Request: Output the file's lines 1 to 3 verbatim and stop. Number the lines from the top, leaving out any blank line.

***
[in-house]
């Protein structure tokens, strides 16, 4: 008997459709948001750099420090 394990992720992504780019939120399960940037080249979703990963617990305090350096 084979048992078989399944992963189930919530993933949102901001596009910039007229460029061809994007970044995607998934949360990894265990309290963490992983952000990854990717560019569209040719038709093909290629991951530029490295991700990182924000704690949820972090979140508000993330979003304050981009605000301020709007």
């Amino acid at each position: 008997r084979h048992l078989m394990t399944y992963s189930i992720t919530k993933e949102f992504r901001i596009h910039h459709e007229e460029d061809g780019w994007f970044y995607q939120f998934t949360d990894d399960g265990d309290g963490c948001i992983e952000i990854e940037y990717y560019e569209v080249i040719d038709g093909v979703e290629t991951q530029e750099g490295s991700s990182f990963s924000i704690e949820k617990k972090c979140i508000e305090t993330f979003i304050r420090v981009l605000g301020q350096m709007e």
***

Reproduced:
[in-house]
């Protein structure tokens, strides 16, 4: 008997459709948001750099420090 394990992720992504780019939120399960940037080249979703990963617990305090350096 084979048992078989399944992963189930919530993933949102901001596009910039007229460029061809994007970044995607998934949360990894265990309290963490992983952000990854990717560019569209040719038709093909290629991951530029490295991700990182924000704690949820972090979140508000993330979003304050981009605000301020709007």
């Amino acid at each position: 008997r084979h048992l078989m394990t399944y992963s189930i992720t919530k993933e949102f992504r901001i596009h910039h459709e007229e460029d061809g780019w994007f970044y995607q939120f998934t949360d990894d399960g265990d309290g963490c948001i992983e952000i990854e940037y990717y560019e569209v080249i040719d038709g093909v979703e290629t991951q530029e750099g490295s991700s990182f990963s924000i704690e949820k617990k972090c979140i508000e305090t993330f979003i304050r420090v981009l605000g301020q350096m709007e």